Thermal Ablation for Hepatocellular Carcinoma: What's New in 2019

Feipeng Zhu; Hyunchul Rhim


Chin Clin Oncol. 2019;8(6):58 

In This Article

Technical Advancement

Early detection of smaller tumors has increased due to "state-of-the-art" imaging techniques. Magnetic resonance imaging (MRI) with liver-specific contrast agents now allows imagers to evaluate the hepatobiliary phase besides the arterial and portal venous phase similar to conventional extracellular contrast agents. The diagnostic performance of Gd-EOB-DTPA-enhanced MRI with diffusion-weighted imaging for small HCCs, were reported with a sensitivity of 91–93%.[56] Gd-EOB-DTPA-enhanced MRI by adding hypointensity on the hepatobiliary phase can increase sensitivity for diagnosing subcentimeter HCCs.[56–59]

Contrast-enhanced US (CEUS) is also gaining acceptance as a useful imaging tool to diagnose HCC and further characterize indeterminate nodules with equivocal enhancement on CT or MRI. Furthermore, the long temporal window on the post-vascular phase of Sonazoid®-enhanced ultrasound provides improved performance for US guided ablation for HCC. Sonazoid®-enhanced ultrasound can localize the index tumor in over 80% of inconspicuous tumors with fusion imaging[60] (Figure 3). Contrast-enhanced US (CEUS) can be used as an imaging modality for post-ablation assessment after ablation.[61]

Figure 3.

Images from a 55-year-old man with hepatitis B virus-related liver cirrhosis who had previously undergone left hemihepatectomy and percutaneous RFA of HCC. (A) A arterial phase of MRI showed a 7 mm enhancing nodule (arrow) in segment 5; (B) after fusion with MRI, a 7 mm hypoechoic nodule (arrow) could be identified at the corresponding area; (C) on arterial phase after Sonazoid injection, the index nodule showed a strong enhancement (arrow). On post-vascular (Kupffer) phase, it showed a clear hypoechoic defect which means an overt recurrent tumor; (D) on post-vascular phase, RF ablation was performed with accurate targeting for subcentimeter recurrent tumor (arrow). MRI, magnetic resonance imaging; RFA, radiofrequency ablation; HCC, hepatocellular carcinoma.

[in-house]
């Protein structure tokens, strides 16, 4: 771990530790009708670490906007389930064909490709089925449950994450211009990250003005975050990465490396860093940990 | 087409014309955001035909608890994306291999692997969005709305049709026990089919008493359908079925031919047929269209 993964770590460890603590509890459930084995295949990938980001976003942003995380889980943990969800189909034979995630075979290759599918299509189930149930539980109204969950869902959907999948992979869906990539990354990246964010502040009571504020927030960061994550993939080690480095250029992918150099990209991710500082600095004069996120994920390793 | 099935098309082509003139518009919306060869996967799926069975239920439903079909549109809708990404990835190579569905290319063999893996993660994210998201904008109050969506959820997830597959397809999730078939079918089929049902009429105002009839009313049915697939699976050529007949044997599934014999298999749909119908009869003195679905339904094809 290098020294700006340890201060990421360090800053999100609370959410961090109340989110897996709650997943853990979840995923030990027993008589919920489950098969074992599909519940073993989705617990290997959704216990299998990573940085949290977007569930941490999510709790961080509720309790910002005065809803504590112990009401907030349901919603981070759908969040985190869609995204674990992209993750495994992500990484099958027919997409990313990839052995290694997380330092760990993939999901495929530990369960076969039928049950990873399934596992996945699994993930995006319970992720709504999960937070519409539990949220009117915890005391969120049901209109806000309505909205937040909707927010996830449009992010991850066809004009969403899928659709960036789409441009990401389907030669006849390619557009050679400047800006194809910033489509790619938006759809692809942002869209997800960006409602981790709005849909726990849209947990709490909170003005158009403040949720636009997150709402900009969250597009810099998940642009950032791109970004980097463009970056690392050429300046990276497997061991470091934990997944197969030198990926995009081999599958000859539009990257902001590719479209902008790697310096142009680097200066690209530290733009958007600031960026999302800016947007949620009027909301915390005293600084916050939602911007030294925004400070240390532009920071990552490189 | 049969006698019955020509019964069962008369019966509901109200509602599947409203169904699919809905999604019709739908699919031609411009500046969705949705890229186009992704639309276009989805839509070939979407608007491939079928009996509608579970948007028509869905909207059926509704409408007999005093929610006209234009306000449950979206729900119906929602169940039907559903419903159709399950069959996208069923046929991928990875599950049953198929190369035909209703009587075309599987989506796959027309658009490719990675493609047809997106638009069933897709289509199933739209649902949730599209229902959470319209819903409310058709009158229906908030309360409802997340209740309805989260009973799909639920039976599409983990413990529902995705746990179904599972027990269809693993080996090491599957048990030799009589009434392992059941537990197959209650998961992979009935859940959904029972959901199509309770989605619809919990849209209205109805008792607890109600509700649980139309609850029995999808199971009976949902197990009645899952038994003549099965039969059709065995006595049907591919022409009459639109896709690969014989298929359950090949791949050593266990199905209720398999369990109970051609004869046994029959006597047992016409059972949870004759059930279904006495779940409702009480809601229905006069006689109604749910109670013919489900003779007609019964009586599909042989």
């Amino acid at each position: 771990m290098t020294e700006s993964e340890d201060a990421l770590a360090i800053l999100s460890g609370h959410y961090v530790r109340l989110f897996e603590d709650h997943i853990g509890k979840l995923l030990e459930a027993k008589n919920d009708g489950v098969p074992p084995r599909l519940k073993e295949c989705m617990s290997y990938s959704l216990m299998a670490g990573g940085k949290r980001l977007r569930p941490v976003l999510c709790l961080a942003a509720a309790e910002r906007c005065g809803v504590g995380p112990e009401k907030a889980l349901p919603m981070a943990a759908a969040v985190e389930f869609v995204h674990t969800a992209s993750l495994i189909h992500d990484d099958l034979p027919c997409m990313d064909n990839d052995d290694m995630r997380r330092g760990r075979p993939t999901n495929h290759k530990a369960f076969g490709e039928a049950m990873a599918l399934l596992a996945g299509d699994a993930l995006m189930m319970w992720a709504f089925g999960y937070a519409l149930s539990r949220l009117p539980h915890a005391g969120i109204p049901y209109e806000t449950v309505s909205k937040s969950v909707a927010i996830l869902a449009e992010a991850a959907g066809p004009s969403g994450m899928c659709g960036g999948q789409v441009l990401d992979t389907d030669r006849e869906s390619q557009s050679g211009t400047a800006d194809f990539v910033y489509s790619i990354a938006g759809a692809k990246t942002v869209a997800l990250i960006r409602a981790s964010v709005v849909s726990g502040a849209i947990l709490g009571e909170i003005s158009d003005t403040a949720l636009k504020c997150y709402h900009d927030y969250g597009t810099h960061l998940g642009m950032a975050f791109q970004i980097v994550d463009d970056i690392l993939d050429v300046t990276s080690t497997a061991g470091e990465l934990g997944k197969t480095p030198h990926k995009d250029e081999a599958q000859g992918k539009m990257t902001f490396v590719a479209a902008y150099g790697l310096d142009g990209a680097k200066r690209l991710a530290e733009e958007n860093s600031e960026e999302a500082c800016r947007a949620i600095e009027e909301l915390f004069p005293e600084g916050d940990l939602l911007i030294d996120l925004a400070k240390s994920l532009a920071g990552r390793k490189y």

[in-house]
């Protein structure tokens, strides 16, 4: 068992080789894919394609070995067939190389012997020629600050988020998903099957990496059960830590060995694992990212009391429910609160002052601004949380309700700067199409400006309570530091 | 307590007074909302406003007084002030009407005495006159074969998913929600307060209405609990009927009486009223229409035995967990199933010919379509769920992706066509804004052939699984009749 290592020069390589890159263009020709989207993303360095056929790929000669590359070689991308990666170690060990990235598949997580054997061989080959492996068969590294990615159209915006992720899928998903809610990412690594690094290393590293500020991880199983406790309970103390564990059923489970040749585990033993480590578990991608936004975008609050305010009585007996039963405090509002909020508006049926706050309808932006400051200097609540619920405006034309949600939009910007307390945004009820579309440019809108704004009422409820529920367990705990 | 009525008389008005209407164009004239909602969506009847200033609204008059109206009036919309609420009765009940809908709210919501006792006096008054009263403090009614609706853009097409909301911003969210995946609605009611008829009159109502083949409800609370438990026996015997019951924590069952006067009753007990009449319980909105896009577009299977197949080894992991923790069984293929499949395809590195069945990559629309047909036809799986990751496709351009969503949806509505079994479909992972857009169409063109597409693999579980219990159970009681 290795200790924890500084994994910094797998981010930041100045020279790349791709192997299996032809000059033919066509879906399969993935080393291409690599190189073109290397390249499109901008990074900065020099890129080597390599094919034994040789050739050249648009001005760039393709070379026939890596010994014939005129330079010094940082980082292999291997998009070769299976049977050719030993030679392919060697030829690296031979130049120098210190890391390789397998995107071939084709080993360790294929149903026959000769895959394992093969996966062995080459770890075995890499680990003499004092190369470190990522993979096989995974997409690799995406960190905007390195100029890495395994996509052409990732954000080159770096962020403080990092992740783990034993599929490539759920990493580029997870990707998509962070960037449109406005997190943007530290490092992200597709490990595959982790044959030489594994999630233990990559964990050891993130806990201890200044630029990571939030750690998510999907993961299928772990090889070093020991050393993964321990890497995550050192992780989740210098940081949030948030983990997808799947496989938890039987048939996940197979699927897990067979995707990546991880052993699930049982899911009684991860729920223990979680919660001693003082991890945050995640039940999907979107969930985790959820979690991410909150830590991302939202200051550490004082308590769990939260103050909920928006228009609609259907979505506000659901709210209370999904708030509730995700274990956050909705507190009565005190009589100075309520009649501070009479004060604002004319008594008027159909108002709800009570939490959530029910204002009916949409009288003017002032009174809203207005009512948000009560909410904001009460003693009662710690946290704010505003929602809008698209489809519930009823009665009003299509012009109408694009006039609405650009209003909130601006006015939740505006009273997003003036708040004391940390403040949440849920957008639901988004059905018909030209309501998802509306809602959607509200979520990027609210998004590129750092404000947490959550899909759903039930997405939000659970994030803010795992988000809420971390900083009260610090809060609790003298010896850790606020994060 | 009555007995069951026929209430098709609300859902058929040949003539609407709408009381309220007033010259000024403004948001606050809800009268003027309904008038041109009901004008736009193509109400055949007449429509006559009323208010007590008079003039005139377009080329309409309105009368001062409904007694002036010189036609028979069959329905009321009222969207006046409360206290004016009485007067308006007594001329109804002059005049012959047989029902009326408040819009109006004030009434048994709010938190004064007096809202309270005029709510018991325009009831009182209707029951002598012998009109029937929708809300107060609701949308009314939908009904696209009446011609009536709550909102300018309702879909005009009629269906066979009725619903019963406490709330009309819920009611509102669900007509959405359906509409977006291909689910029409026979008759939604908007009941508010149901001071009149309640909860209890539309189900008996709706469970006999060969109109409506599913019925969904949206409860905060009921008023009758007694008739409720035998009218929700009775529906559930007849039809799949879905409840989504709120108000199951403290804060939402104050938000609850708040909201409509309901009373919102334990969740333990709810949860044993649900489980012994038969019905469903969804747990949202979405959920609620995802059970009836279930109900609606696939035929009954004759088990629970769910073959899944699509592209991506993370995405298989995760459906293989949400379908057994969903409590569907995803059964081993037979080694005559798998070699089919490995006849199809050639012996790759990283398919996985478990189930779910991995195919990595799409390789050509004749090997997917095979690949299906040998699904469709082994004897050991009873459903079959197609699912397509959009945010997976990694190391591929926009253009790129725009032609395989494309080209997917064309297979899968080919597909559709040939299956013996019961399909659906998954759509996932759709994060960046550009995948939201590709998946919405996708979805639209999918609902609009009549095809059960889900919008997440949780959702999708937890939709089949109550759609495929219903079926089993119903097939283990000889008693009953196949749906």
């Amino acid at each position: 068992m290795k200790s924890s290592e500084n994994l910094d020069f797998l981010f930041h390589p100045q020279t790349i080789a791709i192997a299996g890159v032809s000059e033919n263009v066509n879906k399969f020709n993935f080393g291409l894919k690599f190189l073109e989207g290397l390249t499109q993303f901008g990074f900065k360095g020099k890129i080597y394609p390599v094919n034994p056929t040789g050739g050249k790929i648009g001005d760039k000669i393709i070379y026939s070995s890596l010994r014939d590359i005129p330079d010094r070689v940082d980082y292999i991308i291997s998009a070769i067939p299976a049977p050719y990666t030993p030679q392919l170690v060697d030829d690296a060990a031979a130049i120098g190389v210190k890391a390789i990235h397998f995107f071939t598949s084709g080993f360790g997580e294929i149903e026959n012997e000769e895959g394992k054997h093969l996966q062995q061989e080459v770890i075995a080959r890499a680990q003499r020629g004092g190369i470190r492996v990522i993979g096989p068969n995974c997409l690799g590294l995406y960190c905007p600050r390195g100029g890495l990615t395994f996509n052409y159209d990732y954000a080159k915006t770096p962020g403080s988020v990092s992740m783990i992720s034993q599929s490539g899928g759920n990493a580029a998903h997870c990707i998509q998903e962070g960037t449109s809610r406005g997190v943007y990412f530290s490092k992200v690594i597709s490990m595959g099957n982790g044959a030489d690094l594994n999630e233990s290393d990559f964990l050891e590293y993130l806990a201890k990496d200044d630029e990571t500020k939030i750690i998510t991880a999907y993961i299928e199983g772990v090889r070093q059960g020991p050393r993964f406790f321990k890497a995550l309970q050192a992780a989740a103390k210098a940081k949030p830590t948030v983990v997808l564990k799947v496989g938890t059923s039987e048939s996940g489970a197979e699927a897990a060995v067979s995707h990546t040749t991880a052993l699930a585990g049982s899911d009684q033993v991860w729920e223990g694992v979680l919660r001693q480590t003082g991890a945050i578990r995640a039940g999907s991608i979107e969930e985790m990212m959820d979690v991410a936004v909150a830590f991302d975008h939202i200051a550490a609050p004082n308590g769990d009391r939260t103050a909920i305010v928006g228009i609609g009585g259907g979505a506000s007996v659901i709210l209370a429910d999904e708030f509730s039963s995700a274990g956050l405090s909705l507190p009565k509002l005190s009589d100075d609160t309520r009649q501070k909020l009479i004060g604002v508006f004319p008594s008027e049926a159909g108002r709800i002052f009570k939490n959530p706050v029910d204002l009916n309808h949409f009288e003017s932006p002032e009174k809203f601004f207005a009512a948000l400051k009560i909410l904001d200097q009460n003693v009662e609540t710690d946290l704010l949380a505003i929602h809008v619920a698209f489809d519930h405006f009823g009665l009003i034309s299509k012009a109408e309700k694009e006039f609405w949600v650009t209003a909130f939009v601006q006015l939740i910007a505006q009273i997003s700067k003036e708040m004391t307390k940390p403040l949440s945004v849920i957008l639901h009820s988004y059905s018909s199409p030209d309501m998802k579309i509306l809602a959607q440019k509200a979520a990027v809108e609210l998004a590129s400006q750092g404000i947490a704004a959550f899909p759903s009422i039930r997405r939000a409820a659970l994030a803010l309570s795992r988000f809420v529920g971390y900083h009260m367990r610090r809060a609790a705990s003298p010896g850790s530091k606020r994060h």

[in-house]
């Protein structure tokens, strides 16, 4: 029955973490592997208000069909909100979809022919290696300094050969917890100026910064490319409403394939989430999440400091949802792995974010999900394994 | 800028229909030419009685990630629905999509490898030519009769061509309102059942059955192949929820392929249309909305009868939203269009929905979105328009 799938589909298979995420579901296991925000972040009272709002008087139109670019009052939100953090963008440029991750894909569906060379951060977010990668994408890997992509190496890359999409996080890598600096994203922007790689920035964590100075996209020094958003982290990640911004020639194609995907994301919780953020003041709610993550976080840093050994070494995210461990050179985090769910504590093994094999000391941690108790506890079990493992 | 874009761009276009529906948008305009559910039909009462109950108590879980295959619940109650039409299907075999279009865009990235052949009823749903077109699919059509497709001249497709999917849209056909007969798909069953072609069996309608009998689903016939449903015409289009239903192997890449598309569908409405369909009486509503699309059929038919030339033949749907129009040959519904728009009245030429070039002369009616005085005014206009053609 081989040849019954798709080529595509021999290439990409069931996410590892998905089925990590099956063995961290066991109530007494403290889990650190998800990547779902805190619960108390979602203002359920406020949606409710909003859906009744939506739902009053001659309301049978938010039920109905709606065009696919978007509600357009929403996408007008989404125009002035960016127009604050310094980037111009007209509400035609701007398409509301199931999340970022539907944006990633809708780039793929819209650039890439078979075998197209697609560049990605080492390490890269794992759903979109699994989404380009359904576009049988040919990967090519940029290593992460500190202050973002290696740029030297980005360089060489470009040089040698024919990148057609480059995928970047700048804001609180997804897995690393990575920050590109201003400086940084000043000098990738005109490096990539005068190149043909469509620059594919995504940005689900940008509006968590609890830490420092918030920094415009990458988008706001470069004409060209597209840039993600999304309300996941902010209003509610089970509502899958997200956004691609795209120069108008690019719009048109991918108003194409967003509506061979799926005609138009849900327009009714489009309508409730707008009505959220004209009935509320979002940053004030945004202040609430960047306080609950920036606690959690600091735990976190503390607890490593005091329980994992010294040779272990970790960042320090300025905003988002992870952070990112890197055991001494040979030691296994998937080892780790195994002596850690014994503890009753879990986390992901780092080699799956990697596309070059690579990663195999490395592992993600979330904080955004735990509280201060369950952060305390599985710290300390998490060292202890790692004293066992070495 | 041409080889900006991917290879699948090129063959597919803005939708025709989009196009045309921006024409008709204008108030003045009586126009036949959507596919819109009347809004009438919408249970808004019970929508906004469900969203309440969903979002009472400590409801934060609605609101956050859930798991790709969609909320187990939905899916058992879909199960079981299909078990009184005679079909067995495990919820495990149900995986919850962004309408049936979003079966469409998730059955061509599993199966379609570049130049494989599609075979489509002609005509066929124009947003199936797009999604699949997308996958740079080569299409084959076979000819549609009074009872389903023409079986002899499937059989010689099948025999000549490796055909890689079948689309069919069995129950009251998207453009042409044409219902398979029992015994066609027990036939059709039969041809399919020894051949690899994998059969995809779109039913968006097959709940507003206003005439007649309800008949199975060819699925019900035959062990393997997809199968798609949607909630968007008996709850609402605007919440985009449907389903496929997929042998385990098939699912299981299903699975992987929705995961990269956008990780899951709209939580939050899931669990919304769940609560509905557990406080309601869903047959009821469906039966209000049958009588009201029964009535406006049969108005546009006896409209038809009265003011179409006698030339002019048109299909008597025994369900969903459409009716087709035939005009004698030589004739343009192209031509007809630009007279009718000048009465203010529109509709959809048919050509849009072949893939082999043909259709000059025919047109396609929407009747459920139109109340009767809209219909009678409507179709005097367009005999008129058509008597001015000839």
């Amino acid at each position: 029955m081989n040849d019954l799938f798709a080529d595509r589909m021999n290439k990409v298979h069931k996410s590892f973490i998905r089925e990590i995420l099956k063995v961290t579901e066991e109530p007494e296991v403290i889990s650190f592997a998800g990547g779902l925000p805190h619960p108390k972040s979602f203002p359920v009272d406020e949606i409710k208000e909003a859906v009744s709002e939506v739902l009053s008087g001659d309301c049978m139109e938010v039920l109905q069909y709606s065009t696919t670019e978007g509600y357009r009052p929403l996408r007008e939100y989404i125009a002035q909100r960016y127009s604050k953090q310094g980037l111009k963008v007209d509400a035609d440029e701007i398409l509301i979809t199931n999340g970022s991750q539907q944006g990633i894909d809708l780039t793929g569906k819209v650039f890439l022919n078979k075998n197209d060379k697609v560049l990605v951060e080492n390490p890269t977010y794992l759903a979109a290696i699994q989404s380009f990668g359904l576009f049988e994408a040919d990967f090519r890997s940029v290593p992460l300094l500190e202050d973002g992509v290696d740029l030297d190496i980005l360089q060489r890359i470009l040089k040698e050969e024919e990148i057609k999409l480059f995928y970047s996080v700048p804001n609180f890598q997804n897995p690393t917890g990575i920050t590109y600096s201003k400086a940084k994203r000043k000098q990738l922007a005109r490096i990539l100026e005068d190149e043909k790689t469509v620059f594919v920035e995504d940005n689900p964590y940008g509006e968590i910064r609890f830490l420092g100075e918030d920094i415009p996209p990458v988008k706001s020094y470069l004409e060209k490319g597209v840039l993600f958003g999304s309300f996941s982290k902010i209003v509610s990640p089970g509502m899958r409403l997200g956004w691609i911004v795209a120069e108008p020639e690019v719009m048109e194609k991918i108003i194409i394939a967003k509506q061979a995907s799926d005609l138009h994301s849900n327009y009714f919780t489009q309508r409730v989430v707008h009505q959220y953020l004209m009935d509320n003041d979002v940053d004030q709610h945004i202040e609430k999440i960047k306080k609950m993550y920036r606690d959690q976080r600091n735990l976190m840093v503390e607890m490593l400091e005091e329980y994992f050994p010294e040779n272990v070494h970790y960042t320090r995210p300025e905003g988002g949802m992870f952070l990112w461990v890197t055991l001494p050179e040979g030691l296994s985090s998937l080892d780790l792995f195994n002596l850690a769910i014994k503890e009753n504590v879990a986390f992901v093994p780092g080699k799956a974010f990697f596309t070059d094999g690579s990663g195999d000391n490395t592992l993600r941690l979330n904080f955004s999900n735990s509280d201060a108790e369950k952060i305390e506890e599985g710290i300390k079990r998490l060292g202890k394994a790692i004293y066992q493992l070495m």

Fusing imaging systems using a magnetic field generator and position sensor in ultrasound probes are now standard tools for ultrasound-guided HCC ablation. For this reason, an operator can more confidently recognize an inconspicuous tumor on real-time US image by comparing the fused CT/MRI-acquired images along the same sectional plane.[61–64] The detectability for small <2 cm tumors can be increased with reducing the probability of mistargeting by using fusion imaging system.[65] Percutaneous fusion US imaging with MRI was technically feasible in two-thirds of patients with subcentimeter (<1 cm) recurrent HCC, showing 98.4% of technique efficacy.[66] Fusion conventional US combined with Gd-EOB-DTPA-enhanced MRI (hepatobiliary phase) can increase the sensitivity over conventional or CEUS techniques, although small and subcapsular tumors are still difficult to accurately localize due to liver deformation during breathing.[67–69]